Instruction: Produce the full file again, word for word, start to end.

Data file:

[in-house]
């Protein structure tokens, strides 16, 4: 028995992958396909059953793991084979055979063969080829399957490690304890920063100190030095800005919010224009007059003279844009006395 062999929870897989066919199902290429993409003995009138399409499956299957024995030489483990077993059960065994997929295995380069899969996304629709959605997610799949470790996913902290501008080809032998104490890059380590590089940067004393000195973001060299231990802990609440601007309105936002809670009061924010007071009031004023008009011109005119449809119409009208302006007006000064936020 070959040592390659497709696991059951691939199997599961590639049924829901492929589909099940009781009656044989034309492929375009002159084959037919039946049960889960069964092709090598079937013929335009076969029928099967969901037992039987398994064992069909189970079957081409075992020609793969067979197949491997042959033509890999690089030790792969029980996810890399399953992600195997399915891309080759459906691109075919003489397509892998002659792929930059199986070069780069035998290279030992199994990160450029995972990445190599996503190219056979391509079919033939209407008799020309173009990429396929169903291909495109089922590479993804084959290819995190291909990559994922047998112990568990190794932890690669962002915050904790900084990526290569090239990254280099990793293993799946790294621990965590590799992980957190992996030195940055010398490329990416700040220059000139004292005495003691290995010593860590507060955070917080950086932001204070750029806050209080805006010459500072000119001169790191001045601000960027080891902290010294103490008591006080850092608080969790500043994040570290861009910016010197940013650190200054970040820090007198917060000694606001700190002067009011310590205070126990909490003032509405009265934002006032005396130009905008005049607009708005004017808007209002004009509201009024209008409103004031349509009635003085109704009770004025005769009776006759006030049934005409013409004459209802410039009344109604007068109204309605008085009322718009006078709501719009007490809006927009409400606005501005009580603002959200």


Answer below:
[in-house]
């Protein structure tokens, strides 16, 4: 028995992958396909059953793991084979055979063969080829399957490690304890920063100190030095800005919010224009007059003279844009006395 062999929870897989066919199902290429993409003995009138399409499956299957024995030489483990077993059960065994997929295995380069899969996304629709959605997610799949470790996913902290501008080809032998104490890059380590590089940067004393000195973001060299231990802990609440601007309105936002809670009061924010007071009031004023008009011109005119449809119409009208302006007006000064936020 070959040592390659497709696991059951691939199997599961590639049924829901492929589909099940009781009656044989034309492929375009002159084959037919039946049960889960069964092709090598079937013929335009076969029928099967969901037992039987398994064992069909189970079957081409075992020609793969067979197949491997042959033509890999690089030790792969029980996810890399399953992600195997399915891309080759459906691109075919003489397509892998002659792929930059199986070069780069035998290279030992199994990160450029995972990445190599996503190219056979391509079919033939209407008799020309173009990429396929169903291909495109089922590479993804084959290819995190291909990559994922047998112990568990190794932890690669962002915050904790900084990526290569090239990254280099990793293993799946790294621990965590590799992980957190992996030195940055010398490329990416700040220059000139004292005495003691290995010593860590507060955070917080950086932001204070750029806050209080805006010459500072000119001169790191001045601000960027080891902290010294103490008591006080850092608080969790500043994040570290861009910016010197940013650190200054970040820090007198917060000694606001700190002067009011310590205070126990909490003032509405009265934002006032005396130009905008005049607009708005004017808007209002004009509201009024209008409103004031349509009635003085109704009770004025005769009776006759006030049934005409013409004459209802410039009344109604007068109204309605008085009322718009006078709501719009007490809006927009409400606005501005009580603002959200």